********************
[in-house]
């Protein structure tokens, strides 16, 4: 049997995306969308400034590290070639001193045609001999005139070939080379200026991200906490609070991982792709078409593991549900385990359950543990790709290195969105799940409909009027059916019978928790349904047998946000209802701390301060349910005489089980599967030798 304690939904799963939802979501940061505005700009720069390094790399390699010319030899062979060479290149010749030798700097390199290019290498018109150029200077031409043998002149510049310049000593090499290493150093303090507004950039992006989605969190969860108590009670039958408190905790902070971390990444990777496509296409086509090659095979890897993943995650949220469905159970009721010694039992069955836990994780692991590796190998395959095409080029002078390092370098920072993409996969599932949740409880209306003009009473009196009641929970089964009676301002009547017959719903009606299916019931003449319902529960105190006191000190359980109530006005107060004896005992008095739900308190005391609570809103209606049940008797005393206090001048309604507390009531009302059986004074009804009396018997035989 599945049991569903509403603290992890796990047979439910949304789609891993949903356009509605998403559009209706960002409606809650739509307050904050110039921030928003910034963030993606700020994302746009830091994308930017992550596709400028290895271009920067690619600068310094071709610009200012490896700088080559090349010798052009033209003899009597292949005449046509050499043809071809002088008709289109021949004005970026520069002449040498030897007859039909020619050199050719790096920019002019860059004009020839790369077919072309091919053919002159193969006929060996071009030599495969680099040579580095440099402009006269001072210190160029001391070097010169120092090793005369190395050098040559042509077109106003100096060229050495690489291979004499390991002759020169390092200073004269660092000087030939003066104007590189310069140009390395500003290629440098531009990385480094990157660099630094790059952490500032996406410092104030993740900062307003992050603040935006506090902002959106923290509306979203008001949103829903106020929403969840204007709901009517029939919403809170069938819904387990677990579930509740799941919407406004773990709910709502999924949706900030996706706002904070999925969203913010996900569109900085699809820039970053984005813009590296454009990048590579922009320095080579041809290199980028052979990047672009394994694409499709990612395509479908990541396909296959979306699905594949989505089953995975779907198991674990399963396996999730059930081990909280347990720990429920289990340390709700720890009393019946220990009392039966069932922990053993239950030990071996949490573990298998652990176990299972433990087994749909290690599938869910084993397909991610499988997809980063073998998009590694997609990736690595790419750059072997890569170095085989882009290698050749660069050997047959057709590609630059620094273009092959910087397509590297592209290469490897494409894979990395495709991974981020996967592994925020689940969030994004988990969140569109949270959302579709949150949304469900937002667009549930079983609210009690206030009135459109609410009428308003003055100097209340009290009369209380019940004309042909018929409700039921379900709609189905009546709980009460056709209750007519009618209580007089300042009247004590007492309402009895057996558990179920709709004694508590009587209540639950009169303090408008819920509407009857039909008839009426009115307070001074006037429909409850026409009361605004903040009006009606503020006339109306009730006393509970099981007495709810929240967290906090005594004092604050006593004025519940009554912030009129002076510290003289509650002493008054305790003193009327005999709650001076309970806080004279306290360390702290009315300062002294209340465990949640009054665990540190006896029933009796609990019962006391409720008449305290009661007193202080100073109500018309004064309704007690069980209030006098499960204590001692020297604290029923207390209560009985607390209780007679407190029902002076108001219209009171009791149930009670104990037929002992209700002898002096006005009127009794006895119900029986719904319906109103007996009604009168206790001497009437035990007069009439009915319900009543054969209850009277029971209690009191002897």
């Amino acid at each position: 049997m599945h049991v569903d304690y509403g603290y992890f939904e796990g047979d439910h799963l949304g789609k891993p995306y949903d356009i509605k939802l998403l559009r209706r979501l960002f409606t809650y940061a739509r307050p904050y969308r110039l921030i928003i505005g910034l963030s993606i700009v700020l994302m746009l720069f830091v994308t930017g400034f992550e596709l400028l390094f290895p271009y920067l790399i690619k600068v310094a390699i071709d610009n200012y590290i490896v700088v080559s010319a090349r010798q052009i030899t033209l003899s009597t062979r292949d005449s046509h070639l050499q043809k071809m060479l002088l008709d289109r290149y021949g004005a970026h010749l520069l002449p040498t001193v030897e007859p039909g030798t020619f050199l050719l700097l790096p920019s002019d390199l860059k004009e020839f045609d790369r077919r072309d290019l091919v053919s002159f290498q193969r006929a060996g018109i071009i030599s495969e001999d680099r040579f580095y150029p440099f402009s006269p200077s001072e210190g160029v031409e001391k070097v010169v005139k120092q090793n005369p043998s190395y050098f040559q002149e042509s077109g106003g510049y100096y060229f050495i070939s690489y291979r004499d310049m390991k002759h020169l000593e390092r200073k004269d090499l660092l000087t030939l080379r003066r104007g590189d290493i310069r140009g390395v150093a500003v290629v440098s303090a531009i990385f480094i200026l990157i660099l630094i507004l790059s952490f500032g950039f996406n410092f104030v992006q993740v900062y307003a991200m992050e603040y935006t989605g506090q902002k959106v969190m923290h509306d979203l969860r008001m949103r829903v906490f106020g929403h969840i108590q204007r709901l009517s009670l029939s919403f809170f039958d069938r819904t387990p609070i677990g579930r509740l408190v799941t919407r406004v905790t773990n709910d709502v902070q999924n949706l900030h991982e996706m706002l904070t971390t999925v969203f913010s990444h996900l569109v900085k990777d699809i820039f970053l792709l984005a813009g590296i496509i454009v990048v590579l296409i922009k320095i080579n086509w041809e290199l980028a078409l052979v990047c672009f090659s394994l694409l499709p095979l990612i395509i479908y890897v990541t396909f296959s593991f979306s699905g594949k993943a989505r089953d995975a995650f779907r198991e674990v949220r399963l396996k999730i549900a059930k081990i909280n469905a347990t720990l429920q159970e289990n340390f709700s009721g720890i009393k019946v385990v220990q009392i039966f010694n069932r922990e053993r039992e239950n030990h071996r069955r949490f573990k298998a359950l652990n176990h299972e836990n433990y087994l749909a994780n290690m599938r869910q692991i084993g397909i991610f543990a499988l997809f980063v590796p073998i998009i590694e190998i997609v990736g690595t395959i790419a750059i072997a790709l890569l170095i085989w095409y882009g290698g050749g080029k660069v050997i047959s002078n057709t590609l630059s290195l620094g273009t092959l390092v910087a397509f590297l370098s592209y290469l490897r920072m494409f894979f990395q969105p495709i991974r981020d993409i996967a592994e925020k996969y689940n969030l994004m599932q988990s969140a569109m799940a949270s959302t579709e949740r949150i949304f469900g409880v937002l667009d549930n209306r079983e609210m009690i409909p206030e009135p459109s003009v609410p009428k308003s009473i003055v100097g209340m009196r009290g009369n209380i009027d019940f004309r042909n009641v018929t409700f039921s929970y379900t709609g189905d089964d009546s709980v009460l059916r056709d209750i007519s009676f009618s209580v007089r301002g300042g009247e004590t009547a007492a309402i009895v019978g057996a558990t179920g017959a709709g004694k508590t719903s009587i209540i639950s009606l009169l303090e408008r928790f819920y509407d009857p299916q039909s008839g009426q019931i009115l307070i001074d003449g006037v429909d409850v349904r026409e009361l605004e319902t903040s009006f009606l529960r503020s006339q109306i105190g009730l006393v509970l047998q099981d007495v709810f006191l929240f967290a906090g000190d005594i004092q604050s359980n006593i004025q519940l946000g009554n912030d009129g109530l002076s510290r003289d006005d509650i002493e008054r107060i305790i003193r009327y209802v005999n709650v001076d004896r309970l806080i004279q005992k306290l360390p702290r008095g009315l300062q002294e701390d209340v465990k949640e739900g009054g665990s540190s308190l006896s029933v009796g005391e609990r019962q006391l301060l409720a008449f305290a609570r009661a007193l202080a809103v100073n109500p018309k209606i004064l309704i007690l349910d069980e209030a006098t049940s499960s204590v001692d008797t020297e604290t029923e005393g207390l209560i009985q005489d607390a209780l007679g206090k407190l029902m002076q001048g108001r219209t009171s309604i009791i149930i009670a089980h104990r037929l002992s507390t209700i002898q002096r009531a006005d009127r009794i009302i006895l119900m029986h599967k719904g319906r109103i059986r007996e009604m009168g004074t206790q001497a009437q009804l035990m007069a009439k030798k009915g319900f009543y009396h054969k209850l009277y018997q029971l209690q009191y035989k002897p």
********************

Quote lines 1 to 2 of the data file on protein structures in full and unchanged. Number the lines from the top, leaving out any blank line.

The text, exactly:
[in-house]
């Protein structure tokens, strides 16, 4: 049997995306969308400034590290070639001193045609001999005139070939080379200026991200906490609070991982792709078409593991549900385990359950543990790709290195969105799940409909009027059916019978928790349904047998946000209802701390301060349910005489089980599967030798 304690939904799963939802979501940061505005700009720069390094790399390699010319030899062979060479290149010749030798700097390199290019290498018109150029200077031409043998002149510049310049000593090499290493150093303090507004950039992006989605969190969860108590009670039958408190905790902070971390990444990777496509296409086509090659095979890897993943995650949220469905159970009721010694039992069955836990994780692991590796190998395959095409080029002078390092370098920072993409996969599932949740409880209306003009009473009196009641929970089964009676301002009547017959719903009606299916019931003449319902529960105190006191000190359980109530006005107060004896005992008095739900308190005391609570809103209606049940008797005393206090001048309604507390009531009302059986004074009804009396018997035989 599945049991569903509403603290992890796990047979439910949304789609891993949903356009509605998403559009209706960002409606809650739509307050904050110039921030928003910034963030993606700020994302746009830091994308930017992550596709400028290895271009920067690619600068310094071709610009200012490896700088080559090349010798052009033209003899009597292949005449046509050499043809071809002088008709289109021949004005970026520069002449040498030897007859039909020619050199050719790096920019002019860059004009020839790369077919072309091919053919002159193969006929060996071009030599495969680099040579580095440099402009006269001072210190160029001391070097010169120092090793005369190395050098040559042509077109106003100096060229050495690489291979004499390991002759020169390092200073004269660092000087030939003066104007590189310069140009390395500003290629440098531009990385480094990157660099630094790059952490500032996406410092104030993740900062307003992050603040935006506090902002959106923290509306979203008001949103829903106020929403969840204007709901009517029939919403809170069938819904387990677990579930509740799941919407406004773990709910709502999924949706900030996706706002904070999925969203913010996900569109900085699809820039970053984005813009590296454009990048590579922009320095080579041809290199980028052979990047672009394994694409499709990612395509479908990541396909296959979306699905594949989505089953995975779907198991674990399963396996999730059930081990909280347990720990429920289990340390709700720890009393019946220990009392039966069932922990053993239950030990071996949490573990298998652990176990299972433990087994749909290690599938869910084993397909991610499988997809980063073998998009590694997609990736690595790419750059072997890569170095085989882009290698050749660069050997047959057709590609630059620094273009092959910087397509590297592209290469490897494409894979990395495709991974981020996967592994925020689940969030994004988990969140569109949270959302579709949150949304469900937002667009549930079983609210009690206030009135459109609410009428308003003055100097209340009290009369209380019940004309042909018929409700039921379900709609189905009546709980009460056709209750007519009618209580007089300042009247004590007492309402009895057996558990179920709709004694508590009587209540639950009169303090408008819920509407009857039909008839009426009115307070001074006037429909409850026409009361605004903040009006009606503020006339109306009730006393509970099981007495709810929240967290906090005594004092604050006593004025519940009554912030009129002076510290003289509650002493008054305790003193009327005999709650001076309970806080004279306290360390702290009315300062002294209340465990949640009054665990540190006896029933009796609990019962006391409720008449305290009661007193202080100073109500018309004064309704007690069980209030006098499960204590001692020297604290029923207390209560009985607390209780007679407190029902002076108001219209009171009791149930009670104990037929002992209700002898002096006005009127009794006895119900029986719904319906109103007996009604009168206790001497009437035990007069009439009915319900009543054969209850009277029971209690009191002897």